I read a few letters that Lafayette wrote to John Adams, in which he requested that Adams send him books on abolitionism. Lafayette also made some rather condemning statements against slave owners. Although I did not directly use the information contained in these letters, it helped provide me with a firm understanding of the strength of Lafayette’s abolitionist beliefs.
Founders Online, National Archives. “The Washington Papers.” Accessed February 2023. https://founders.archives.gov/?q=Project%3A%22Washington%20Papers%22&s=1511211111&r=1
This collection contains scores of letters written between Washington and Lafayette, which provided me with the quotes that I read in my monologue. Lafayette frequently addresses Washington as “My Dear General,” which was the inspiration for my title.
Idzerda, Stanley J., ed. 1977. Lafayette in the Age of the American Revolution: Selected Letters and Papers, 1776-1790. Vol 1. Ithaca: Cornell University Press.
This set was a good place to find letters and papers that related mainly to Lafayette’s military adventures in America. These books have quite a bit of overlap with Memoirs, Correspondence and Manuscripts, but tend to focus more on military matters. For example, in Volume One I read the declaration of Congress that made Lafayette a major general.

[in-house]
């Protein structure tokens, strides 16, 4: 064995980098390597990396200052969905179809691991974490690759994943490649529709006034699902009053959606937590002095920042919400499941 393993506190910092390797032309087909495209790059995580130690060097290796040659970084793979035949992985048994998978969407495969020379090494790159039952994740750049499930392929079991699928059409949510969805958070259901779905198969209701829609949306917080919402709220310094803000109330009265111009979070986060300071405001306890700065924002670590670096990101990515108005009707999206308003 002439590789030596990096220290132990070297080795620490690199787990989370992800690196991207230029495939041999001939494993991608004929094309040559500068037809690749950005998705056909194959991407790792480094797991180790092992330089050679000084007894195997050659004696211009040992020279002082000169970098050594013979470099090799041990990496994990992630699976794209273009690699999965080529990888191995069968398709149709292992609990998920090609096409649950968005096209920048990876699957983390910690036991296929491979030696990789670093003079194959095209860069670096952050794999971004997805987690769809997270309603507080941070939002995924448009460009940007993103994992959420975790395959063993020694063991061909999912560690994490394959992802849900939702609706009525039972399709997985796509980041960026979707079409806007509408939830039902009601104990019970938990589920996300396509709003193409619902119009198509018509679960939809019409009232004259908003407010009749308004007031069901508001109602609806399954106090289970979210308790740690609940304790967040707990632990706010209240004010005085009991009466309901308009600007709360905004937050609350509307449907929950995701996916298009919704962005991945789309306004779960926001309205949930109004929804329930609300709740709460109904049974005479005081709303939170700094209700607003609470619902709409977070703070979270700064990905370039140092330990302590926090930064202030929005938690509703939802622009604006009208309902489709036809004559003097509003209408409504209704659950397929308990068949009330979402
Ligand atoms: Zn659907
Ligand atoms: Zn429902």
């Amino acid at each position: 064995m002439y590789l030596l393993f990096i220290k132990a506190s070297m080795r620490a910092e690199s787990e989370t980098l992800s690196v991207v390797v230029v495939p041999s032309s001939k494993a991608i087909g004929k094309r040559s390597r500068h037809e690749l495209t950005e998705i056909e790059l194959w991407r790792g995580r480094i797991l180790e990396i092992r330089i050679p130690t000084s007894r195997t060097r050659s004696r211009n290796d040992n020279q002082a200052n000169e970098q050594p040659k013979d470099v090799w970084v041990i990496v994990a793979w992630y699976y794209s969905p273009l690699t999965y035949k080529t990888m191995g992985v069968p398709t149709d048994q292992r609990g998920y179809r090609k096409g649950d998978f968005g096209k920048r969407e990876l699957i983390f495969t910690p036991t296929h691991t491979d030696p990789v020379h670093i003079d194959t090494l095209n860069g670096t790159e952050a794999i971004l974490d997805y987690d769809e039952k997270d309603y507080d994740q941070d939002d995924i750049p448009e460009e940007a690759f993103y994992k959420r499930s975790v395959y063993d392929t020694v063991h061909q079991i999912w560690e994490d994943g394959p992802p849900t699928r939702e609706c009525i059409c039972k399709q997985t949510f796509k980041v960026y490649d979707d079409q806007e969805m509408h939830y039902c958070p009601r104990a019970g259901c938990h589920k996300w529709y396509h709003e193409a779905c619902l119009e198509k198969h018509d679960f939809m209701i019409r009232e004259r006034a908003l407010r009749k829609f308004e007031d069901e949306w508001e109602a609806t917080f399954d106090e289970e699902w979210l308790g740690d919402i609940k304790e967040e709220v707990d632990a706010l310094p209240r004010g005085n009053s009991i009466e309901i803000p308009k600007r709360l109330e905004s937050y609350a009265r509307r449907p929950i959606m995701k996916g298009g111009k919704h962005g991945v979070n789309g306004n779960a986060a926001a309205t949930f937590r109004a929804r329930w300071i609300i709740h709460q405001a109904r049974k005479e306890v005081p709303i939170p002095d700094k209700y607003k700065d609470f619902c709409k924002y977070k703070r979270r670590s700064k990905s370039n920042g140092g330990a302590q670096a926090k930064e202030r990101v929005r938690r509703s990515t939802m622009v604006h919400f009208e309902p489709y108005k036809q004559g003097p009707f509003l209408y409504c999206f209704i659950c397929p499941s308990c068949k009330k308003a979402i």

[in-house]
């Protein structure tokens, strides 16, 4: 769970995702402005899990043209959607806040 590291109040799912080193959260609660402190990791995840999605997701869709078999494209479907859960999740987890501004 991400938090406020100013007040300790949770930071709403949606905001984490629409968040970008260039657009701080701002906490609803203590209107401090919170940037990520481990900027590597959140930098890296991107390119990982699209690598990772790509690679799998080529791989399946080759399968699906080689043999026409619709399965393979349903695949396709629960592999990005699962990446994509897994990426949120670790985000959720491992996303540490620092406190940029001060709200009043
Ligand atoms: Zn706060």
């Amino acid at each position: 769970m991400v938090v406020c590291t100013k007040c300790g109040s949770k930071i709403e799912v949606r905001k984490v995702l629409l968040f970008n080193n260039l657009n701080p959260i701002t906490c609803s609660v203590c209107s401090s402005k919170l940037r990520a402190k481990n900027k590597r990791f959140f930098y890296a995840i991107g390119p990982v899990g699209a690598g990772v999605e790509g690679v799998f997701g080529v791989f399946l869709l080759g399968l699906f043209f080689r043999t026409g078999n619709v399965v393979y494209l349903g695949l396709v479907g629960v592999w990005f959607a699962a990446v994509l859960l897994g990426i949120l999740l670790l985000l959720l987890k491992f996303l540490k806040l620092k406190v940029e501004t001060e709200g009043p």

Lafayette, Gilbert du Motier de. 1837. Memoirs, Correspondence and Manuscripts of General Lafayette. Vols. 1 and 2. London: Saunders and Otley.
I read a great deal of letters that Lafayette wrote to his wife while he was in America. These provide an intriguing glimpse into his thoughts and opinions about America. I also read from his short memoirs (which primarily helped inform me of his childhood), as well as the text of Lafayette’s first draft of the Declaration of the Rights of Man and Citizens.
Duncan, Mike. 2021. Hero of Two Worlds: The Marquis De Lafayette in the Age of Revolution. New York: PublicAffairs.
This biography of Lafayette was by far my most valuable secondary source. It provided a good knowledge of all of Lafayette’s life. The book also contains an extensive bibliography, which aided me in finding my primary sources.
Duncan, Mike. 2014. Revolutions. Produced by Mike Duncan. Podcast. https://thehistoryofrome.typepad.com/revolutions_podcast/
This series of podcasts provides a good overview of various political revolutions throughout history. I listened to episodes concerning the French and American Revolutions. Doing this helped provide me with a broader understanding of the greater context of the revolutions that shaped Lafayette.
Grove, Tim. 2022. The World Turned Upside Down: The Yorktown Victory that Won America’s Independence. New York: Abrams Books for Young Readers.
This book recounts events relating to the battle of Yorktown, in which Lafayette played a major role. It is due to reading this book that I was first introduced to that illustrious Marquis.
Vowell, Sarah. 2015. Lafayette in the Somewhat United States. New York: Riverhead Books.
This book discusses Lafayette’s relationship with America. The section of this book that I read provided me with an in-depth knowledge of the circumstances under which Lafayette left France to come to Americ